Presleep Cognitions in Patients with Insomnia Secondary to Chronic Pain

M. T. Smith, M. L. Perlis, T. P. Carmody, M. S. Smith, D. E. Giles

Research output: Contribution to journalArticlepeer-review

Abstract

This study had two primary objectives: (1) characterize the content of presleep cognitions of chronic pain patients and (2) evaluate the association between presleep cognitions and sleep disturbance. Thirty-one outpatients with benign chronic pain completed the Beck Depression Inventory, pain and sleep diaries and participated in an in vivo, presleep thought sampling procedure for 1 week in their homes. The three most frequently reported presleep cognitions were general pain-related thoughts (36%), thoughts about the experimental procedure (27%), and negative sleep-related thoughts (26%). Stepwise multiple regression analyses found that presleep thoughts pertaining to pain and environmental stimuli were significantly associated with sleep continuity, independent from the effects of depression and nightly pain severity. Pain severity was found to be positively associated with Wake After Sleep Onset Time. These results are consistent with cognitive-behavioral models of primary insomnia and suggest the content of presleep cognitive arousal may contribute to sleep disturbance secondary to pain.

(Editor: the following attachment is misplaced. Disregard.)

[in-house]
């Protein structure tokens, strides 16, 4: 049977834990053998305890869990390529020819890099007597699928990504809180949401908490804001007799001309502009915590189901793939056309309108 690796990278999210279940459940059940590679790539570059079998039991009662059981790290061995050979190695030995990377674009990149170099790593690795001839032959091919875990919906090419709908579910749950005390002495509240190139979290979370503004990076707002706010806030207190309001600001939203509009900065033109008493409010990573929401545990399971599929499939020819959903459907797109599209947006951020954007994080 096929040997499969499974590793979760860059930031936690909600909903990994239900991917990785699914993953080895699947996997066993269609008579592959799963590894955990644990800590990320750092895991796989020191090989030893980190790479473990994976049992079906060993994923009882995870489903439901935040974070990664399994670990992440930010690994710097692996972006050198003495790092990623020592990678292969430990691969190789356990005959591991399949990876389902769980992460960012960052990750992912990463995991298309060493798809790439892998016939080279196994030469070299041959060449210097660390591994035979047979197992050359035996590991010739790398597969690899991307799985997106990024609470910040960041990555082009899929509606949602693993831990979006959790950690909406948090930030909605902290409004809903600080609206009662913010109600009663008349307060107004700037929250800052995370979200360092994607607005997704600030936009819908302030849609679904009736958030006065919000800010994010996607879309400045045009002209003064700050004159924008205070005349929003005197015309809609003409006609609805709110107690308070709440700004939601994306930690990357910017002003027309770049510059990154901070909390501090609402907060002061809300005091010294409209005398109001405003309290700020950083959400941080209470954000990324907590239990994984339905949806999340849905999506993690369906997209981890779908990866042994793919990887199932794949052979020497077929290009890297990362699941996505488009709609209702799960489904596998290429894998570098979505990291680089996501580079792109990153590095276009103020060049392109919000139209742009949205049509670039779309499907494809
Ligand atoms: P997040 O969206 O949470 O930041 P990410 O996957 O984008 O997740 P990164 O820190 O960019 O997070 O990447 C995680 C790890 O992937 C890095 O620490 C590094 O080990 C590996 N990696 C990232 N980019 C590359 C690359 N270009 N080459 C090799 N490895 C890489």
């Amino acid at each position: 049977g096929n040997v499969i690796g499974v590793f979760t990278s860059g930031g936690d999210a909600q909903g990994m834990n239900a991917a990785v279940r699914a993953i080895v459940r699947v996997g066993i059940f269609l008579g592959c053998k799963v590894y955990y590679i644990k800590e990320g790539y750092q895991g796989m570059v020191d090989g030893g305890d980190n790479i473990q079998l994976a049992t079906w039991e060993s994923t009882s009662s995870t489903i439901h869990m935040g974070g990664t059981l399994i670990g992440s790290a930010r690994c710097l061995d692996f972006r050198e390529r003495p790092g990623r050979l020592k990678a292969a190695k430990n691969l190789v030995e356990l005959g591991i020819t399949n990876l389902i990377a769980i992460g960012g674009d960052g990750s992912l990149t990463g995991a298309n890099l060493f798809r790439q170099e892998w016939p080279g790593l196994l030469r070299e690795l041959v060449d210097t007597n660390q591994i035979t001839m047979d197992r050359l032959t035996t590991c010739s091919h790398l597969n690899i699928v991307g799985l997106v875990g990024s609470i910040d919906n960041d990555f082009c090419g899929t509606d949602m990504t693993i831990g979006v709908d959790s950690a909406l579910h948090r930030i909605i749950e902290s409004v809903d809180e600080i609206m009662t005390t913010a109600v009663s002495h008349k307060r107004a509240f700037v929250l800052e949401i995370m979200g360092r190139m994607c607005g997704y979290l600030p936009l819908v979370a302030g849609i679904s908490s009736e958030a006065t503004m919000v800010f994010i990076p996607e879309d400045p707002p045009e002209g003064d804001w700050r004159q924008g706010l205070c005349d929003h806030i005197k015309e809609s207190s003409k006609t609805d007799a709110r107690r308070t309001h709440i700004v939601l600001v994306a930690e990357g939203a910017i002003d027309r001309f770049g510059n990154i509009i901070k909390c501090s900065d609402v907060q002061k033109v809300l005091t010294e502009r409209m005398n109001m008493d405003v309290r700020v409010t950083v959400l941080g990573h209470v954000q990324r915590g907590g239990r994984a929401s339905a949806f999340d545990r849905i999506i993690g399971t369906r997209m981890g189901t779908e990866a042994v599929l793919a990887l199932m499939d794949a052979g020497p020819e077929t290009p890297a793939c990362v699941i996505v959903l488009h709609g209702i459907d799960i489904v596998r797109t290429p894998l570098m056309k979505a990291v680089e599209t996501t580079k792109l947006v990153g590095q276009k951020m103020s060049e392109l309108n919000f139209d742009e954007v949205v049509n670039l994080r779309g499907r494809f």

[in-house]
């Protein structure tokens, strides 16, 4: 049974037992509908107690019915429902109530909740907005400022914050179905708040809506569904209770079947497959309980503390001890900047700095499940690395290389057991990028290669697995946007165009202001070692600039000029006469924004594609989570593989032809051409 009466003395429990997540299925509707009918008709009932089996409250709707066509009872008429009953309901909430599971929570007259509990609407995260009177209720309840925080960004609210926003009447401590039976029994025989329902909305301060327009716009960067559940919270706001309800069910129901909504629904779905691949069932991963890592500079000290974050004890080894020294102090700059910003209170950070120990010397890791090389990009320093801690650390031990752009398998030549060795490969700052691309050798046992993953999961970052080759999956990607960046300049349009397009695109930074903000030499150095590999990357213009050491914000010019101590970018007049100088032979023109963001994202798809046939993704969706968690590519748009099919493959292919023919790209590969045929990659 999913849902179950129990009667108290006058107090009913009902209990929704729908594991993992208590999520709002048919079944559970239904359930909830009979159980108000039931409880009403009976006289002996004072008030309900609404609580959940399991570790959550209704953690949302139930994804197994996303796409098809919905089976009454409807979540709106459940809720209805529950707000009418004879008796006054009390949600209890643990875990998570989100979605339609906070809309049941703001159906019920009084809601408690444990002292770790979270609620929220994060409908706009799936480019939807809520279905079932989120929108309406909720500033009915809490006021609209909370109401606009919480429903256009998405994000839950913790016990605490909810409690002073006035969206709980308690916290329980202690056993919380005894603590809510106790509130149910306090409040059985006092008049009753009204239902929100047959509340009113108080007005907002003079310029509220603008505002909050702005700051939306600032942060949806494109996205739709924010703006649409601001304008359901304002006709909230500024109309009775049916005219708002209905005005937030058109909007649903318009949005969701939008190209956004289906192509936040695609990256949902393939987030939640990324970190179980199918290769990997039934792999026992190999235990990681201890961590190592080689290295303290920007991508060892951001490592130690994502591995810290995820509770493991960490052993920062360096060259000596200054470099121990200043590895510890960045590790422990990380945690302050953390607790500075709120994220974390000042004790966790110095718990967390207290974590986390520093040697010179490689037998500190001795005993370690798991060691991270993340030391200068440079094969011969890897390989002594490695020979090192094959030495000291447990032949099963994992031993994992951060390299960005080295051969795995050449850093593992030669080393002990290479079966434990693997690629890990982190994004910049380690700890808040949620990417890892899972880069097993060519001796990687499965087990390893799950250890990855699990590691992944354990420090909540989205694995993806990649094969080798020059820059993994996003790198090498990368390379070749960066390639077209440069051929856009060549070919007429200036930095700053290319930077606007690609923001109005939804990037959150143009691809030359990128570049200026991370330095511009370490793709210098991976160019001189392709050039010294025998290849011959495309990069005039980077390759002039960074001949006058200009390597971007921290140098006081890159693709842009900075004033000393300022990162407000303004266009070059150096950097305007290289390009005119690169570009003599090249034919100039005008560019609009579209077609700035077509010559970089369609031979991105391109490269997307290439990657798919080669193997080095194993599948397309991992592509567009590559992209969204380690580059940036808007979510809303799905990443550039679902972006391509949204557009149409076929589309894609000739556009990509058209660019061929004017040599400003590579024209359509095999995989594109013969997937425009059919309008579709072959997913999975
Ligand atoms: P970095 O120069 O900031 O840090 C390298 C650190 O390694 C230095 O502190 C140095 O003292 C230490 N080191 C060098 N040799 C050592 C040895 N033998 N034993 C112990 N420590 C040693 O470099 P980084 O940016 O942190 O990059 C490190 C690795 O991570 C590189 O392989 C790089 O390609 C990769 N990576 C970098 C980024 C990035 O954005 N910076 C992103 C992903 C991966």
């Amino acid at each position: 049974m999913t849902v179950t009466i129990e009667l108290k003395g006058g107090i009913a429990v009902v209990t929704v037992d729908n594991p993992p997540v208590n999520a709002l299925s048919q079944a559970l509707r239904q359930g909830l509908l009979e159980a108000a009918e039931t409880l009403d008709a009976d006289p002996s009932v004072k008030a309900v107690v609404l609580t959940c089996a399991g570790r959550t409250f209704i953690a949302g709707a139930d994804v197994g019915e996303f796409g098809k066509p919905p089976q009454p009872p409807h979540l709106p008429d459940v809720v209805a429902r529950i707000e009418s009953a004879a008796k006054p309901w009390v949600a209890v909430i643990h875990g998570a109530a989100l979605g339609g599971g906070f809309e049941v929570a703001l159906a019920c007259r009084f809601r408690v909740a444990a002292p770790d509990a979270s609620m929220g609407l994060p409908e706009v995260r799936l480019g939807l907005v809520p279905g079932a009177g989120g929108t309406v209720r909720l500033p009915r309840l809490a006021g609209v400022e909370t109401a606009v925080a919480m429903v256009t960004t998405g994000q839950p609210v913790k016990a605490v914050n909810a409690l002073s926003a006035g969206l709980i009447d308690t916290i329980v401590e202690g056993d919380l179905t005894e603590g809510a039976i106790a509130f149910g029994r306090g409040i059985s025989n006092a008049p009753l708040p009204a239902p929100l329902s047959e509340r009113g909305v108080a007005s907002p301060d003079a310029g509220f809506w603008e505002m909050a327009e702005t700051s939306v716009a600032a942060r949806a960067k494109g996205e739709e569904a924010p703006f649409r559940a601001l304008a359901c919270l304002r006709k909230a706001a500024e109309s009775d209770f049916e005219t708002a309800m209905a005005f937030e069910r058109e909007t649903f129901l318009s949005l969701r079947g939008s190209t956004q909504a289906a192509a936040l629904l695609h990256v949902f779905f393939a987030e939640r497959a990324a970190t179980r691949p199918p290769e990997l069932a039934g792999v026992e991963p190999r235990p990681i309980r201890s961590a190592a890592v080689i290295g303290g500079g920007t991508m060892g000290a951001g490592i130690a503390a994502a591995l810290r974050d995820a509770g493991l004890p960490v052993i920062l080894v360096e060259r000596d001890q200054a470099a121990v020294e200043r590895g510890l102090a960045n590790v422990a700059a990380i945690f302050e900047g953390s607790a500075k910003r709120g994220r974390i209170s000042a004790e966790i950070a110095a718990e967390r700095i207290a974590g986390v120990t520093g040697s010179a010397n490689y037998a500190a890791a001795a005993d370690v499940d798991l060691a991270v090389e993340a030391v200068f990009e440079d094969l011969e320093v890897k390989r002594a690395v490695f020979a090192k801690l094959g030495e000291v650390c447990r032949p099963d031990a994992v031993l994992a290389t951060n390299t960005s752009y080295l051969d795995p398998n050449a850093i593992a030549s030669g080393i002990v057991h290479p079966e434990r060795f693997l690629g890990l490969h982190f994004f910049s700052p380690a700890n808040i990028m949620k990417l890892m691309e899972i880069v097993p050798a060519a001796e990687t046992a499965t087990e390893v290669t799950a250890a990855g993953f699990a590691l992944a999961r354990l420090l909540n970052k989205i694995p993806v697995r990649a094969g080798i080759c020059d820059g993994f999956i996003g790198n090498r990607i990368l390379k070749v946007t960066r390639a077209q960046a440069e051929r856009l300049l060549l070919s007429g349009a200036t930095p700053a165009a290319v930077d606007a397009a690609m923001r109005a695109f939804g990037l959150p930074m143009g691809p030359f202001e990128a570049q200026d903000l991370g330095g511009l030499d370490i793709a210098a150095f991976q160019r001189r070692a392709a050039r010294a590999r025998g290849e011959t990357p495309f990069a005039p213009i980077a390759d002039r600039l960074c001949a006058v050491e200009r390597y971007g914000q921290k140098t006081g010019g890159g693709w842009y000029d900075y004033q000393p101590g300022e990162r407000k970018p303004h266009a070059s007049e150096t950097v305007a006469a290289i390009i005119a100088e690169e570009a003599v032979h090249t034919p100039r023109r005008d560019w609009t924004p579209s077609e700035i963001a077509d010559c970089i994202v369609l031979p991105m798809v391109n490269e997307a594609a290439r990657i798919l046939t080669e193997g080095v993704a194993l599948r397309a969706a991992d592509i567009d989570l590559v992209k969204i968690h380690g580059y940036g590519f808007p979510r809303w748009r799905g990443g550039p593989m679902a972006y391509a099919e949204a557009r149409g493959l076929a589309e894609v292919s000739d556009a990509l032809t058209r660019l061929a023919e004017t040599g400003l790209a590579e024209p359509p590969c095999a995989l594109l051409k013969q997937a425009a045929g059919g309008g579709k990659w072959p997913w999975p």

Original languageEnglish (US)
Pages (from-to)93-114
Number of pages22
JournalJournal of Behavioral Medicine
Volume24
Issue number1
DOIs
StatePublished - Feb 1 2001
Externally publishedYes

Keywords

  • Chronic pain
  • Cognition
  • Content analysis
  • Insomnia
  • Sleep

ASJC Scopus subject areas

  • Psychology(all)
  • Psychiatry and Mental health

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